It is hardly surprising that the most egregious forms of exploitation should appear where economic, legal and moral responsibility has been deliberately diffused. Modern slavery is the flipside of the coin that has seen corporates offshore their profits and dodge tax.
Time for politicians to Take Responsibility
Modern corporates are merely continuing a past trend following the slave labour based Atlantic economy of the 18th and 19th centuries from which Britain profited more than most. This extended throughout the rest of the Empire via such organizations as the British East India Company, something which the Make Britain Great Again promoters conveniently overlook. But the lessons of the past show that ending such iniquities is a matter of political will and that moral considerations can win out against narrow greed. In a letter to the Guardian, historian Howard Temperley wrote about the compensation paid by Parliament to slave owners following abolition:
What was truly extraordinary about abolition was not that parliament paid £20m to slave owners, but that it put paid to a system that had served Britain well in the past and would doubtless have continued doing so. Parliament’s ex gratia payment was the least of the sacrifices involved. By withdrawing, first from the slave trade and then by freeing its slaves, Britain was effectively handing over lucrative markets to its continental rivals.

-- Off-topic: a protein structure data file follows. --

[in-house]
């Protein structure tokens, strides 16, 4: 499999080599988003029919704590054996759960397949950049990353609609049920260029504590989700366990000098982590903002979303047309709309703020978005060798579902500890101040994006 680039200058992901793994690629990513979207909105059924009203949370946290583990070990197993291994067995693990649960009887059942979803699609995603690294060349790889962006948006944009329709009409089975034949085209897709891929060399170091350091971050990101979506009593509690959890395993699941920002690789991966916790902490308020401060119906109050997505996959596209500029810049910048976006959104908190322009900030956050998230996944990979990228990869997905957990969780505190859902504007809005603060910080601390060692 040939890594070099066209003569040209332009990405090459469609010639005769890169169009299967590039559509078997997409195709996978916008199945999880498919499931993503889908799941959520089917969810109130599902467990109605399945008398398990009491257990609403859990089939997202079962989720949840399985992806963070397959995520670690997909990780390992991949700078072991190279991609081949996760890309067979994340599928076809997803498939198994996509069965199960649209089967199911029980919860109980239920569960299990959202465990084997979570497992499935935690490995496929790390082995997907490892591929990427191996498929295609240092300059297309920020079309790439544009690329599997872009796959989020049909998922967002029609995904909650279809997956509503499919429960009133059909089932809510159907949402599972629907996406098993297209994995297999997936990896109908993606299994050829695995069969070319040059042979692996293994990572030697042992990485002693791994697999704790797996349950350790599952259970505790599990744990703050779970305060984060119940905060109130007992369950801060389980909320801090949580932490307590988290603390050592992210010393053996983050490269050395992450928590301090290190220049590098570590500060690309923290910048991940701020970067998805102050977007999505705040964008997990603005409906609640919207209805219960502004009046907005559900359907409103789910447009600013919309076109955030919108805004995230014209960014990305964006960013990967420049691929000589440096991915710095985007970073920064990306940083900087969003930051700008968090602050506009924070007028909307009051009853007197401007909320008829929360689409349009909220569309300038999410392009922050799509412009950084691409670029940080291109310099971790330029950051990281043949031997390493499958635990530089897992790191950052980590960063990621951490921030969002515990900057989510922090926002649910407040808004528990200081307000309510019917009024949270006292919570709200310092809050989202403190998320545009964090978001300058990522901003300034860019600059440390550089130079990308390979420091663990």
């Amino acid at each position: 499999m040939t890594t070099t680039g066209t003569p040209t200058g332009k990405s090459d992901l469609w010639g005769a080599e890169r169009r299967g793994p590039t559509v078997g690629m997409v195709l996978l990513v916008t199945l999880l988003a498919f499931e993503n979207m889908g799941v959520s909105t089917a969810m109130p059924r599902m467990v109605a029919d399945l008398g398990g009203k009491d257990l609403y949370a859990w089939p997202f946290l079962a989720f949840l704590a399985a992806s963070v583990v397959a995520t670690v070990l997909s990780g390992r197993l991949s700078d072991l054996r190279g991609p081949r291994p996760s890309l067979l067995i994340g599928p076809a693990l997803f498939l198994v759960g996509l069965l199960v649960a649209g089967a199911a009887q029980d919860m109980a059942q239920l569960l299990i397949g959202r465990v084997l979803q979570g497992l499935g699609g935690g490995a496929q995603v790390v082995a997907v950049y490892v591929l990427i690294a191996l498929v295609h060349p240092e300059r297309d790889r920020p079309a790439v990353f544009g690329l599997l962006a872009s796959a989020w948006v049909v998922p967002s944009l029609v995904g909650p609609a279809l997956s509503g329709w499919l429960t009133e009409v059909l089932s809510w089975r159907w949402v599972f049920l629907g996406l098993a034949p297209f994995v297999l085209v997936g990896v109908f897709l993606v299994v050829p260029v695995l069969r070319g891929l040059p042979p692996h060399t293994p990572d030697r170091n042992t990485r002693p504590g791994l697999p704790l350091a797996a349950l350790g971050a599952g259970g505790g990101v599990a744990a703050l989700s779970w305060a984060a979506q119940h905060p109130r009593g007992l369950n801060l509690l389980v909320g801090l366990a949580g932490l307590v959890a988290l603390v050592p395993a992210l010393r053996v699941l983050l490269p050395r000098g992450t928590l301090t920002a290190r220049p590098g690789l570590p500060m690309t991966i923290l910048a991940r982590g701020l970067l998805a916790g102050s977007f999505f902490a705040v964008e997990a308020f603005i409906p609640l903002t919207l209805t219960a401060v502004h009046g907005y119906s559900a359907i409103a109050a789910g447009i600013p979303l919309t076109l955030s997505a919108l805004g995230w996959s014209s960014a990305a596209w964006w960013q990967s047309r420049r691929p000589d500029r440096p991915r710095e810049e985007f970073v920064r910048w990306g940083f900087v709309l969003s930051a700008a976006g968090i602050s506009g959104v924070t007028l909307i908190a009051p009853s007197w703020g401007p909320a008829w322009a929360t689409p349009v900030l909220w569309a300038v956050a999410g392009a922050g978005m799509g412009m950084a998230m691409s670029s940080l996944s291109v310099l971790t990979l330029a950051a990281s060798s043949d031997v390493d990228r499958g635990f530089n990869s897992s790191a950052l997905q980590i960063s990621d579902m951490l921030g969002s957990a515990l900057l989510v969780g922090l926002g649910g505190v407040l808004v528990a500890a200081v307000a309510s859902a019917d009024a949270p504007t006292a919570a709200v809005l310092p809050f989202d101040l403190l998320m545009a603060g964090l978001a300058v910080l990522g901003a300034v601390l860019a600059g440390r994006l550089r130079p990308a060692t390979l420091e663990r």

Modern slavery is a complex issue and many of the solutions will involve international cooperation. This is not easy in a world where cooperation is breaking down rather than increasing. Some steps can, however, be taken immediately. Firstly the practice of blacklisting to prevent workers changing employer must be ended and resources devoted to bringing culprits to justice.
Secondly, the principle of freedom of contract must not be regarded as inviolable. The state must intervene when there is a clear case of misuse of corporate power. This includes individual employer-employee contracts with the possibility of arbitrary sacking or release (Zero hours, for example). Next, austerity has stripped the authorities of the personnel required to effectively police illegal trafficking. In the longer term there there must be a change in our culture. We must start to view our fellow humans as citizens with rights and responsibilities rather than consumers to be simply cast aside when they are no longer of use.